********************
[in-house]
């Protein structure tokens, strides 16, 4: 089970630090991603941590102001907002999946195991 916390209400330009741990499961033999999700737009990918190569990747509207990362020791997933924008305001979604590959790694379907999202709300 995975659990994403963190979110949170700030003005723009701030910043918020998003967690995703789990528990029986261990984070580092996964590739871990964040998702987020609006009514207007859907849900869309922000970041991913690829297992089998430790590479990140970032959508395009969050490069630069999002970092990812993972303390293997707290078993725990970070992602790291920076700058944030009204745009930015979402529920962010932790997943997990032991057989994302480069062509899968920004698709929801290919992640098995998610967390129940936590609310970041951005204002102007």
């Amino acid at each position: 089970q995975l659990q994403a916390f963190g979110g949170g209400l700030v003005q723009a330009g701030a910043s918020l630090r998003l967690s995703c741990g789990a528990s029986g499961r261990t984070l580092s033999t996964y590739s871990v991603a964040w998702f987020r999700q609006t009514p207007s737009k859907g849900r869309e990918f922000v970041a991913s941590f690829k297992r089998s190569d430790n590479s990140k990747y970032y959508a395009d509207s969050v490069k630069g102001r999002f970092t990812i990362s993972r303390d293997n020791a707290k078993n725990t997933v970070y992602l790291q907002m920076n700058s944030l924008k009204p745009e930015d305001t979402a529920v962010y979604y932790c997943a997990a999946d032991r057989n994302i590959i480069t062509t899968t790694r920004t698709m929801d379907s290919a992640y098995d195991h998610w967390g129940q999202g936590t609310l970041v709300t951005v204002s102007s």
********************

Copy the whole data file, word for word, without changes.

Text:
[in-house]
């Protein structure tokens, strides 16, 4: 089970630090991603941590102001907002999946195991 916390209400330009741990499961033999999700737009990918190569990747509207990362020791997933924008305001979604590959790694379907999202709300 995975659990994403963190979110949170700030003005723009701030910043918020998003967690995703789990528990029986261990984070580092996964590739871990964040998702987020609006009514207007859907849900869309922000970041991913690829297992089998430790590479990140970032959508395009969050490069630069999002970092990812993972303390293997707290078993725990970070992602790291920076700058944030009204745009930015979402529920962010932790997943997990032991057989994302480069062509899968920004698709929801290919992640098995998610967390129940936590609310970041951005204002102007």
């Amino acid at each position: 089970q995975l659990q994403a916390f963190g979110g949170g209400l700030v003005q723009a330009g701030a910043s918020l630090r998003l967690s995703c741990g789990a528990s029986g499961r261990t984070l580092s033999t996964y590739s871990v991603a964040w998702f987020r999700q609006t009514p207007s737009k859907g849900r869309e990918f922000v970041a991913s941590f690829k297992r089998s190569d430790n590479s990140k990747y970032y959508a395009d509207s969050v490069k630069g102001r999002f970092t990812i990362s993972r303390d293997n020791a707290k078993n725990t997933v970070y992602l790291q907002m920076n700058s944030l924008k009204p745009e930015d305001t979402a529920v962010y979604y932790c997943a997990a999946d032991r057989n994302i590959i480069t062509t899968t790694r920004t698709m929801d379907s290919a992640y098995d195991h998610w967390g129940q999202g936590t609310l970041v709300t951005v204002s102007s």